Abrogation of peripheral tolerance in transgenic mice that express a uniform B-cell receptor may create a powerful tool to examine the molecular mechanisms that underlie the autoimmune response in B cells. Here we report that processes that induce a systemic lupus erythematosus-like syndrome in normal mice, namely chronic graft vs host reaction, trigger systemic autoimmunity in a well-established transgenic mice model of B cell receptor peripheral tolerance. The induction of graft vs host reaction in mice that carry both a rearranged B cell Ag receptors specific for hen egg lysozyme and expressing chronically circulating hen egg lysozyme Ag resulted in induction of high and sustained levels of circulating anti-hen egg lysoyme autoantibodies and glomerulonephritis with proteinuria. This was associated with marked changes in expression of cell-surface proteins, such as CD23 and complement receptor 2. B cells from the graft vs host-induced mice could proliferate in vitro in response to self-Ag, and upon stimulation with anti- IgD demonstrated rapid phosphotyrosine phosphorylation of specific proteins, which could not be induced in the anergic double transgenic B cells. Conversely, loss of tolerance was not associated with a higher induction in the level of Syk kinase phosphorylation following stimulation with anti-IgD. Taken collectively, these data establish that 1) processes that induce a systemic lupus erythematosus-like syndrome in normal mice can abrogate peripheral tolerance in transgenic mice expressing self-tolerized B cells, and that 2) loss of tolerance in this model is associated with marked changes in surface expression of B cell coreceptors as well as with selective changes in IgD-induced signaling by discrete tyrosine-phosphoproteins, but not Syk kinase.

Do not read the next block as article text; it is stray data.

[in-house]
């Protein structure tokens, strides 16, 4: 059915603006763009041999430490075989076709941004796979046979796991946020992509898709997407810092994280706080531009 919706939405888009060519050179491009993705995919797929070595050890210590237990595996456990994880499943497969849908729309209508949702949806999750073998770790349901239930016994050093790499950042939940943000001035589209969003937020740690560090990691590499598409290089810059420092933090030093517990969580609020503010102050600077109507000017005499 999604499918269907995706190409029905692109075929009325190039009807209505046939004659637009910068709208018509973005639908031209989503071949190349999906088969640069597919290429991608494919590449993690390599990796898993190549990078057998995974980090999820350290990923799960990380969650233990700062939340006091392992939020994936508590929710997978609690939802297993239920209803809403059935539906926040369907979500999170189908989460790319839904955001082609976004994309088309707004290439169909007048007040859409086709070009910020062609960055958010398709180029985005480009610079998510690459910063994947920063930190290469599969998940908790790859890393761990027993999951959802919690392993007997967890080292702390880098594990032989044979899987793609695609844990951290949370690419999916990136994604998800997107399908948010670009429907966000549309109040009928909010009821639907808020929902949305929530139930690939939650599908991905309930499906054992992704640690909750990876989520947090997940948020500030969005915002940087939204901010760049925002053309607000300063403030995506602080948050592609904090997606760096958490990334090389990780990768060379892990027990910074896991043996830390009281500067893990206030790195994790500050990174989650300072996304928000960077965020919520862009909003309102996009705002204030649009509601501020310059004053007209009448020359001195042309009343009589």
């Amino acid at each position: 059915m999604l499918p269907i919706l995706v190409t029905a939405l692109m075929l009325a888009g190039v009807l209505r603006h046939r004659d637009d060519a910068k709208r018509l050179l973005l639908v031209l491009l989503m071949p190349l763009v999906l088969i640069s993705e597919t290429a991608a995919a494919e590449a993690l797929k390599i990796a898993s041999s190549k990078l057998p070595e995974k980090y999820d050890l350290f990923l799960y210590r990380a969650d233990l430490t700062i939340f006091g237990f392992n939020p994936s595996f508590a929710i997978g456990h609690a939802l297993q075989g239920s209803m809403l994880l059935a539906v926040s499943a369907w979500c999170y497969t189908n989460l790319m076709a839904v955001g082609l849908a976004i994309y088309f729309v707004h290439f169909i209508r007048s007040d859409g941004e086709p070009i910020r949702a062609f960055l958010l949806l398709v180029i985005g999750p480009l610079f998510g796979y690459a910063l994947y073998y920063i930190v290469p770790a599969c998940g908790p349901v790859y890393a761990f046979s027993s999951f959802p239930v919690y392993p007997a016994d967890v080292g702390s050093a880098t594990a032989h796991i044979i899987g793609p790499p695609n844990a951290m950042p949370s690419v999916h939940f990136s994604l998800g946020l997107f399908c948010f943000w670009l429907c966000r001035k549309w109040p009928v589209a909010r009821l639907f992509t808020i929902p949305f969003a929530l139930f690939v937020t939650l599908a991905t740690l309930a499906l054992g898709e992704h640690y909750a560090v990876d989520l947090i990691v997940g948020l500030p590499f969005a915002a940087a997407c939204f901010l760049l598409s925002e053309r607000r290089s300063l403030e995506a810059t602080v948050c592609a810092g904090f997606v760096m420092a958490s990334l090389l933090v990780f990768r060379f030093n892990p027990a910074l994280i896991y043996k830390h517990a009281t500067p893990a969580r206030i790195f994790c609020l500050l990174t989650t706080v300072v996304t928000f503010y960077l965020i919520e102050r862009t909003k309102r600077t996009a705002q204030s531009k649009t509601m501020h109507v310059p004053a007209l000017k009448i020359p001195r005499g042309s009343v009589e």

|Original language||English (US)|
|Number of pages||11|
|Journal||Journal of Immunology|
|State||Published - Nov 15 1999|
ASJC Scopus subject areas
- Immunology and Allergy